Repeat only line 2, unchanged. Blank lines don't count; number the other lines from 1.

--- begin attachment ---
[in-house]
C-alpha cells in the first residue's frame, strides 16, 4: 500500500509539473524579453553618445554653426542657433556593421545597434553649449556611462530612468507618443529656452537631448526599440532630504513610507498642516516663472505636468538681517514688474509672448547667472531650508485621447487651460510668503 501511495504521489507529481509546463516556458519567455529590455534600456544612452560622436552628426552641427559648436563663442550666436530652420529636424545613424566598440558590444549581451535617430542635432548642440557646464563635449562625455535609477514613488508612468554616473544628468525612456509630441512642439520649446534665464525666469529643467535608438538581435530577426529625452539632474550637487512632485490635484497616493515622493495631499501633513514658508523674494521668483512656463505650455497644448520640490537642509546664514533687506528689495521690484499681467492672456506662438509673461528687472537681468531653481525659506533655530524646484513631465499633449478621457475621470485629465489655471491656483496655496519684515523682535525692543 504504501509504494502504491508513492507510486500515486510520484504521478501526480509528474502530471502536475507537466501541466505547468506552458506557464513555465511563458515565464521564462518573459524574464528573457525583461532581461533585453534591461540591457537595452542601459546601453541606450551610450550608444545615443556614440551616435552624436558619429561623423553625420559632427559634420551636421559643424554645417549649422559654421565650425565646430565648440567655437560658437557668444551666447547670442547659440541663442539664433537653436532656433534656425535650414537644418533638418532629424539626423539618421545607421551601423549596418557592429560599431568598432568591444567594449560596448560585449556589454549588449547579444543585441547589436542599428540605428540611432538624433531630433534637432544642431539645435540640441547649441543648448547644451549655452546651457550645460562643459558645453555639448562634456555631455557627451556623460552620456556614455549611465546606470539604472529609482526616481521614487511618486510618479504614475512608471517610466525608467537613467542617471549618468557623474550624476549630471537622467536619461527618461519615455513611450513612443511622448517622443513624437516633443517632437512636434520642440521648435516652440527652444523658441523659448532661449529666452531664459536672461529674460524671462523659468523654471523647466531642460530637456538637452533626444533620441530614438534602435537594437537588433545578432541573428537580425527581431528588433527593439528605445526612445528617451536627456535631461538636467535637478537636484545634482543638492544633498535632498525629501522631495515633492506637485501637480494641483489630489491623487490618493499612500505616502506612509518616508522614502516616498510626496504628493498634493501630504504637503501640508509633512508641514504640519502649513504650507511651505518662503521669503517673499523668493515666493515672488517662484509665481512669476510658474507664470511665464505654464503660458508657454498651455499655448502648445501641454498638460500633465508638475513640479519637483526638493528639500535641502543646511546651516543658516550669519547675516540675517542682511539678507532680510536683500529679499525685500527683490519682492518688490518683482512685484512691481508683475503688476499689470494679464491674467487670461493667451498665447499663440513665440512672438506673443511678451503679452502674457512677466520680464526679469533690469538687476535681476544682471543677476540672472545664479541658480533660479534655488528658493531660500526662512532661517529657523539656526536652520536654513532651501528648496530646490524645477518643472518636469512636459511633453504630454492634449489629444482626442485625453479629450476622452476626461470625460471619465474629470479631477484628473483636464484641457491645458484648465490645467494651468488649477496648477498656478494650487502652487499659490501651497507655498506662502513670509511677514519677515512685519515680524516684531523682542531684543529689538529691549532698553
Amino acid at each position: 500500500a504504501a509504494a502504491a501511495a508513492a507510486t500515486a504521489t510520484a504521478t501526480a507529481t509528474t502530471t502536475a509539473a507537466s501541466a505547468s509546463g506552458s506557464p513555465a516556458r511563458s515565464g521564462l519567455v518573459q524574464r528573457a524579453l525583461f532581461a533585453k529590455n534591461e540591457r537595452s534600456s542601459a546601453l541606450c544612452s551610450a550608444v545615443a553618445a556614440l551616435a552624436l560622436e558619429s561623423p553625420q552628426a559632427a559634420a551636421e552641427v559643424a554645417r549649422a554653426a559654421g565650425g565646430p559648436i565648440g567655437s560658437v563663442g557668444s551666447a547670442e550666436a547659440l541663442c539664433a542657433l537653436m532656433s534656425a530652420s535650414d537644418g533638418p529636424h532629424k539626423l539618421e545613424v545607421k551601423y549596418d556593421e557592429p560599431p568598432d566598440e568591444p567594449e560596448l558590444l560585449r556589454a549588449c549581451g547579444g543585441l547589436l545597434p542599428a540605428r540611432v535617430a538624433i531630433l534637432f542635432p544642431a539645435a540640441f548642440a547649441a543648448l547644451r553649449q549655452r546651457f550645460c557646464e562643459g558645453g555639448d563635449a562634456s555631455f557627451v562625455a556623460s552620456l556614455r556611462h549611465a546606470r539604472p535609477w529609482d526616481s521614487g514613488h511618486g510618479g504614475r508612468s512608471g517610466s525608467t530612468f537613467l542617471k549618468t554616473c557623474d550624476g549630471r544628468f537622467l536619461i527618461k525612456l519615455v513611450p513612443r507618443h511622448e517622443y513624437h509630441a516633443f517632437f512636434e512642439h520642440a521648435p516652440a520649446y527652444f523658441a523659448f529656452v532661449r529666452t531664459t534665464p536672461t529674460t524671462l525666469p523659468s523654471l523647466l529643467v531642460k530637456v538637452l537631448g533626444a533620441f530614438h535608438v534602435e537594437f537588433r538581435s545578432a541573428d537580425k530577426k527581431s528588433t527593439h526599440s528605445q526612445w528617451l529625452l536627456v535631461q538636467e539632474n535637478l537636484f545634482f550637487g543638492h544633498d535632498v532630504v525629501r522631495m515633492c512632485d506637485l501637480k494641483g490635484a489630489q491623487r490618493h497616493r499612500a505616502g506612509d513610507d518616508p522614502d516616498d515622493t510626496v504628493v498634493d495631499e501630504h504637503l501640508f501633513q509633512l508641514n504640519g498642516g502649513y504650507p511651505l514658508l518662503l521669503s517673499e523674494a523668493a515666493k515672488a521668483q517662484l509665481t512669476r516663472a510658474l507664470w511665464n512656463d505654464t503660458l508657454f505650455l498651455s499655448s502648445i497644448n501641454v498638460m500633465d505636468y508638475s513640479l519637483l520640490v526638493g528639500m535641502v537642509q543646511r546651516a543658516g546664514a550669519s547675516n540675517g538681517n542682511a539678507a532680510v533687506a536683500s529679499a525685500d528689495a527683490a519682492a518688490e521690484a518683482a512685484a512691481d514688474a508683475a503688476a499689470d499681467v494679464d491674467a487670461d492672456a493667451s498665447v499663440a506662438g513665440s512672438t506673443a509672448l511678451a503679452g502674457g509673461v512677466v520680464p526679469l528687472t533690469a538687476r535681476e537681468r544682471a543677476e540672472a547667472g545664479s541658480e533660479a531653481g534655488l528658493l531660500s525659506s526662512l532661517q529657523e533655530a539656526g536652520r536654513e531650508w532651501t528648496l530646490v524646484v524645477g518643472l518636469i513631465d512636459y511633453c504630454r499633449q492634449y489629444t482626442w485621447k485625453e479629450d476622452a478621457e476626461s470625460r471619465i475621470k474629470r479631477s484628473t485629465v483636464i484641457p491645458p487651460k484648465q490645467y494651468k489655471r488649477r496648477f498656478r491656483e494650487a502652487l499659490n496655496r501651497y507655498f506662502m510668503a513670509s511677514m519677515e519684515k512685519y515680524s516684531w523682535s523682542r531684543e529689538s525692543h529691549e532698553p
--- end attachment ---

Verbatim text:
C-alpha cells in the first residue's frame, strides 16, 4: 500500500509539473524579453553618445554653426542657433556593421545597434553649449556611462530612468507618443529656452537631448526599440532630504513610507498642516516663472505636468538681517514688474509672448547667472531650508485621447487651460510668503 501511495504521489507529481509546463516556458519567455529590455534600456544612452560622436552628426552641427559648436563663442550666436530652420529636424545613424566598440558590444549581451535617430542635432548642440557646464563635449562625455535609477514613488508612468554616473544628468525612456509630441512642439520649446534665464525666469529643467535608438538581435530577426529625452539632474550637487512632485490635484497616493515622493495631499501633513514658508523674494521668483512656463505650455497644448520640490537642509546664514533687506528689495521690484499681467492672456506662438509673461528687472537681468531653481525659506533655530524646484513631465499633449478621457475621470485629465489655471491656483496655496519684515523682535525692543 504504501509504494502504491508513492507510486500515486510520484504521478501526480509528474502530471502536475507537466501541466505547468506552458506557464513555465511563458515565464521564462518573459524574464528573457525583461532581461533585453534591461540591457537595452542601459546601453541606450551610450550608444545615443556614440551616435552624436558619429561623423553625420559632427559634420551636421559643424554645417549649422559654421565650425565646430565648440567655437560658437557668444551666447547670442547659440541663442539664433537653436532656433534656425535650414537644418533638418532629424539626423539618421545607421551601423549596418557592429560599431568598432568591444567594449560596448560585449556589454549588449547579444543585441547589436542599428540605428540611432538624433531630433534637432544642431539645435540640441547649441543648448547644451549655452546651457550645460562643459558645453555639448562634456555631455557627451556623460552620456556614455549611465546606470539604472529609482526616481521614487511618486510618479504614475512608471517610466525608467537613467542617471549618468557623474550624476549630471537622467536619461527618461519615455513611450513612443511622448517622443513624437516633443517632437512636434520642440521648435516652440527652444523658441523659448532661449529666452531664459536672461529674460524671462523659468523654471523647466531642460530637456538637452533626444533620441530614438534602435537594437537588433545578432541573428537580425527581431528588433527593439528605445526612445528617451536627456535631461538636467535637478537636484545634482543638492544633498535632498525629501522631495515633492506637485501637480494641483489630489491623487490618493499612500505616502506612509518616508522614502516616498510626496504628493498634493501630504504637503501640508509633512508641514504640519502649513504650507511651505518662503521669503517673499523668493515666493515672488517662484509665481512669476510658474507664470511665464505654464503660458508657454498651455499655448502648445501641454498638460500633465508638475513640479519637483526638493528639500535641502543646511546651516543658516550669519547675516540675517542682511539678507532680510536683500529679499525685500527683490519682492518688490518683482512685484512691481508683475503688476499689470494679464491674467487670461493667451498665447499663440513665440512672438506673443511678451503679452502674457512677466520680464526679469533690469538687476535681476544682471543677476540672472545664479541658480533660479534655488528658493531660500526662512532661517529657523539656526536652520536654513532651501528648496530646490524645477518643472518636469512636459511633453504630454492634449489629444482626442485625453479629450476622452476626461470625460471619465474629470479631477484628473483636464484641457491645458484648465490645467494651468488649477496648477498656478494650487502652487499659490501651497507655498506662502513670509511677514519677515512685519515680524516684531523682542531684543529689538529691549532698553